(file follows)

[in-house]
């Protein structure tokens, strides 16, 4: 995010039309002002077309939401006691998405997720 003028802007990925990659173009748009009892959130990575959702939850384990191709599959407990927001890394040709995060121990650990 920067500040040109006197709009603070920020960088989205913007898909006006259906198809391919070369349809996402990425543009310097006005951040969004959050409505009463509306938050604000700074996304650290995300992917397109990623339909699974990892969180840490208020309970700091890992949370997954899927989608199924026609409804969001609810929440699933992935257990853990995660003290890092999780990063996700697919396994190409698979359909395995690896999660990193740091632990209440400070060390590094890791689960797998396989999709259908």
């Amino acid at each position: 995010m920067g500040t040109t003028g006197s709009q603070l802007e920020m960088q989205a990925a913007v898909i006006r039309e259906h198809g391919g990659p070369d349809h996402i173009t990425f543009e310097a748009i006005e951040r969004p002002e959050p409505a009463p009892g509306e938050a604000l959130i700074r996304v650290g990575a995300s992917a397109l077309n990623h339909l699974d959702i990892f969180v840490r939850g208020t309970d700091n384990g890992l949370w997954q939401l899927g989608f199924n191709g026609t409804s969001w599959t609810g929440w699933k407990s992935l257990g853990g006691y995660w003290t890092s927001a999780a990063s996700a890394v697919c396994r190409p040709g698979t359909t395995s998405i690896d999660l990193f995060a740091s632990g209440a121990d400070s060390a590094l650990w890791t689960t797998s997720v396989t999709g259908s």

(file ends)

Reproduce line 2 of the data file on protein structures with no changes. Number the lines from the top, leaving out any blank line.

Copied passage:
């Protein structure tokens, strides 16, 4: 995010039309002002077309939401006691998405997720 003028802007990925990659173009748009009892959130990575959702939850384990191709599959407990927001890394040709995060121990650990 920067500040040109006197709009603070920020960088989205913007898909006006259906198809391919070369349809996402990425543009310097006005951040969004959050409505009463509306938050604000700074996304650290995300992917397109990623339909699974990892969180840490208020309970700091890992949370997954899927989608199924026609409804969001609810929440699933992935257990853990995660003290890092999780990063996700697919396994190409698979359909395995690896999660990193740091632990209440400070060390590094890791689960797998396989999709259908």